The Adversities of Elizabeth Stockley Sidbury Bishop 1689-1755

There had been storms off the Atlantic Ocean all her life but the one of 1752 was severe, a sustained 75 miles per hour tropical cyclone that also would reshape the community. Elizabeth, as matriarch, watched as Sarah her daughter-in-law shushed the children Moses 12, Comfort 10, and George 6. Sarah’s husband James Sidbury, andContinue reading “The Adversities of Elizabeth Stockley Sidbury Bishop 1689-1755”

Extra Notes On Stockley Family moving from Virginia to Delaware

The isthmus the Stockley’s lived on at Accomack County, Virginia, had become crowded. 70 miles long and 12 at its widest, the sandy soil was becoming depleted by the continuous growing of the tobacco plants. A neighbor, by the name of William Burton, also had eleven sons. He left Accomack looking for a new homeContinue reading “Extra Notes On Stockley Family moving from Virginia to Delaware”

Elizabeth Stockley Sidbury Bishop’s Kids

Woodman (Stoakley or Stockley) Sidbury Jr. was my 5th great grandfather. Born in 1714, that same year his father died and his mother Elizabeth remarried George Bishop Sr who lived, I believe on the next plantation in New Hanover County, North Carolina. From Wills and Probate Records I found this misspelled list of the relativesContinue reading “Elizabeth Stockley Sidbury Bishop’s Kids”

A Widow at 25, A Widow Again

From Sidbury, Devon County, England to New Hanover County, 1714, North Carolina My ancestors on my mother’s side settled in the New Hanover County of North Carolina. New Hanover County is 857 square miles, along the Atlantic Coast. The major towns are Bargaw, Atkinson, Rocky Point, Watha, Scotts Hill and Hampstead. About 30 miles upContinue reading “A Widow at 25, A Widow Again”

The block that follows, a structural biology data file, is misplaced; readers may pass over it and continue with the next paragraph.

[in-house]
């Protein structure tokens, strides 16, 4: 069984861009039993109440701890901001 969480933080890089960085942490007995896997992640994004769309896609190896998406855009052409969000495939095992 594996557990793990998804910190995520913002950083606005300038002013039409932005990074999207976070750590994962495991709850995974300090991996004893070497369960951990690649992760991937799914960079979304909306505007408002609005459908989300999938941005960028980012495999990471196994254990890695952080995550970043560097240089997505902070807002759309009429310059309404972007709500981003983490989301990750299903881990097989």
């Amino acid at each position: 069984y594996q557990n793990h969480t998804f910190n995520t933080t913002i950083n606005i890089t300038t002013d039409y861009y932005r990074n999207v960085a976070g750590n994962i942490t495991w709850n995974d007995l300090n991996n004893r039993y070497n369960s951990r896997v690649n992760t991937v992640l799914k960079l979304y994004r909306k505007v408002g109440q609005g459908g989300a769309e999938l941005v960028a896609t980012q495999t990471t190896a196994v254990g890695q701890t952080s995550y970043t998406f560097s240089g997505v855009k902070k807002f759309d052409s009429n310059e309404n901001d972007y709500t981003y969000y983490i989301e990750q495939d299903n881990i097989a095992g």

Governor Stockley, and Another Sultana Death, A Family Divided by the Civil War

The King’s Charter to Jamestown lists the name of John Stockley (also spelled Stokely or Stoakley) and says by the grace of God, our loving subjects intend to deduce a colonie and to make habitacion in that parte of America comonlie called Virginia and devide then collonies one consisting of divers Knights, gentlemen and merchants…Continue reading “Governor Stockley, and Another Sultana Death, A Family Divided by the Civil War”

The Towles of Towle Point, Virginia

The King’s Charter to Jamestown lists the name of John Stockley (also spelled Stokely or Stoakley) and says by the grace of God, our loving subjects intend to deduce a colonie and to make habitacion in that parte of America comonlie called Virginia and devide then collonies one consisting of divers Knights, gentlemen and merchants…Continue reading “The Towles of Towle Point, Virginia”

The Northern Neck, A Fork in the Road Woodman and Jane Stockley

Imagine a time when there were no roads! Woodman Stockley sighed. He had come to a fork in the trail. They both diverged into the woods. Did he take the one less travelled as Robert Frost wrote in his poem? I do not know how he decided that September in 1694 when tasked. There wereContinue reading “The Northern Neck, A Fork in the Road Woodman and Jane Stockley”

Woodman and Jane & Bacon’s Rebellion

Between 1661 and 1665, over 40,000 acres were patented along the Chesapeake Bay and its tributaries. From the Eastern Shores of Virginia, my 7th great parents Woodman Stockley and Jane Rogers were among those who listened to the proclamation of Cecil Calvert, the second Lord Baltimore. “For the benefit of the people of this ourContinue reading “Woodman and Jane & Bacon’s Rebellion”

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